ScienceScope

Science  02 Jan 2004:
Vol. 303, Issue 5654, pp. 25
  1. Growing pains

    The European Union will gain 10 members in May, adding new voices to science policy debates. For instance, the new members, mostly former Eastern Bloc nations, have been friendlier to genetically modified crops than cautious Germany and the United Kingdom. On embryo research, the newcomers are as divided as the old guard. Czech scientists have derived human embryonic stem cells using government funds, but largely Roman Catholic Poland is expected to align with countries such as Italy, Germany, and Austria, which back limits on E.U.-funded embryo studies. 2004 could also bring a change at the E.U. research policy helm. It is not yet clear whether E.U. research commissioner Philippe Busquin will run for a second term when his current one ends in November.

  2. Heavenly science

    Although human space flight is on hold, NASA's planetary science program is racing ahead. Two rovers are slated to land on Mars this month to join a European orbiter and lander. Meanwhile, a mission to Mercury will launch by summer, and a spacecraft designed to blast a hole in a comet will go in December. But the most spectacular news may come from a July visit to Saturn by Cassini as part of its 4-year tour of Titan and other saturnian moons. And on Christmas Eve 2004, a European-built probe will attempt to land on Titan's surface.

  3. Sharing old news

    New U.S. guidelines on sharing hot hominid fossils may arrive. The National Science Foundation (NSF) has set a 1 February deadline for paleoanthropologists to respond to a survey (www.nsf.gov/sbe/bcs/common/dataaccess/start.htm) on sharing fossil data, which has been the subject of much controversy (Science, 30 August 2002, p. 1464). Harvard University paleoanthropologist David Pilbeam and NSF officials will review the responses and then offer recommendations.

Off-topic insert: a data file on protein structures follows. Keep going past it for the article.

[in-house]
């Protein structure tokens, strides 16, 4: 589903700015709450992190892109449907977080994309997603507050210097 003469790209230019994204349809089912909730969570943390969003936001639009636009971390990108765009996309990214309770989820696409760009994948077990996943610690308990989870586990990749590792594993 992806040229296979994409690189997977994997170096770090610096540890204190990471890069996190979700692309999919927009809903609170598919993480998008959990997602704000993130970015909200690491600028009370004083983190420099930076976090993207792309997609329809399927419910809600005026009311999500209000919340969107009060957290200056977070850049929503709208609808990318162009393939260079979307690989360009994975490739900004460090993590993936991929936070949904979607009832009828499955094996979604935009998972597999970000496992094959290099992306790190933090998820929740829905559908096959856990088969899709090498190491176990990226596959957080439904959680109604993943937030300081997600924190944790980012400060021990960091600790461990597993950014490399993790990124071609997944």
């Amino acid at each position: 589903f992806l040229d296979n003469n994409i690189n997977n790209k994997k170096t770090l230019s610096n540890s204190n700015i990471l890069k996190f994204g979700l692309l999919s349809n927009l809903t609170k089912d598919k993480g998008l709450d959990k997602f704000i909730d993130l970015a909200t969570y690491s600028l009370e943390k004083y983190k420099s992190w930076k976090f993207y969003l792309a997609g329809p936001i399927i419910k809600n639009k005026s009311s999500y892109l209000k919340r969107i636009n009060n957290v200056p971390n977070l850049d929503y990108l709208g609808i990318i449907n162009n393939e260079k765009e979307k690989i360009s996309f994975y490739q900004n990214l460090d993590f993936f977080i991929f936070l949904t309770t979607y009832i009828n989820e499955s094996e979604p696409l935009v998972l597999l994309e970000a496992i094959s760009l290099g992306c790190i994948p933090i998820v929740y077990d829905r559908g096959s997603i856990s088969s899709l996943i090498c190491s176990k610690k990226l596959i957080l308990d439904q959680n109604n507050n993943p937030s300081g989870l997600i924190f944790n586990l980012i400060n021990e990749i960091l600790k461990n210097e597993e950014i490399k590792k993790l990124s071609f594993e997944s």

“We want to get a sense of what people think is reasonable and equitable,” says Mark Weiss, NSF program director for physical anthropology, adding that the agency is not looking to create “the fossil police.”

  4. Gut decision

    Physicists will choose the basic technology for the innards of a proposed $6 billion, 30-kilometer-long particle smasher known as the linear collider. They must decide between two radically different designs for the “radio frequency cavities” that will push particles to immense energies. A German-led team is developing superconducting cavities; American and Japanese researchers are concentrating on more conventional copper ones. An international panel of 12 experts will recommend one design by year's end, says Maury Tigner, chair of the International Linear Collider Steering Committee. “It will be extremely difficult,” Tigner says. But things will only get tougher: Physicists will then have to persuade politicians to fund the machine.

  5. Repair mission

    The White House hopes to bind up a fraying half-century-old partnership with academia. Taxpayers funnel $25 billion a year to universities for R&D. But the money comes with a growing set of rules—on everything from cost reimbursement to experiments with human subjects—that drive campus officials crazy. To ease tensions, last year the White House formed an interagency panel to study ways to improve research business models. “Most of these problems have been around for decades,” admits panel co-chair Connie Atwell of the National Institutes of Health. “But what's different is that we have … [a] science adviser who's determined to make things happen.” Will this attempt succeed where others have failed? Don't bet the rent.

  6. Genomes for all

    Instead of just piling up genome data on humans and key model organisms, the Department of Energy's Joint Genome Institute (JGI) in Walnut Creek, California, will soon be decoding new DNA sequences that could help answer key evolution and development questions. It will devote about 60% of its sequencing capacity—about 2.5 billion bases per month—to an array of unsequenced organisms that could range from the leech to the armadillo. “Everything is on the table,” says JGI evolutionary biologist Jeffrey Boore, as investigators in fields from geology to developmental biology are invited to apply.

    Meanwhile, the mouse genome will be finished and should be as complete as the human one. And draft blueprints of the chimp, rat, honeybee, and a fruit fly called Drosophila pseudoobscura will soon follow, as will those of pathogens including the bugs that cause sleeping sickness and Chagas disease.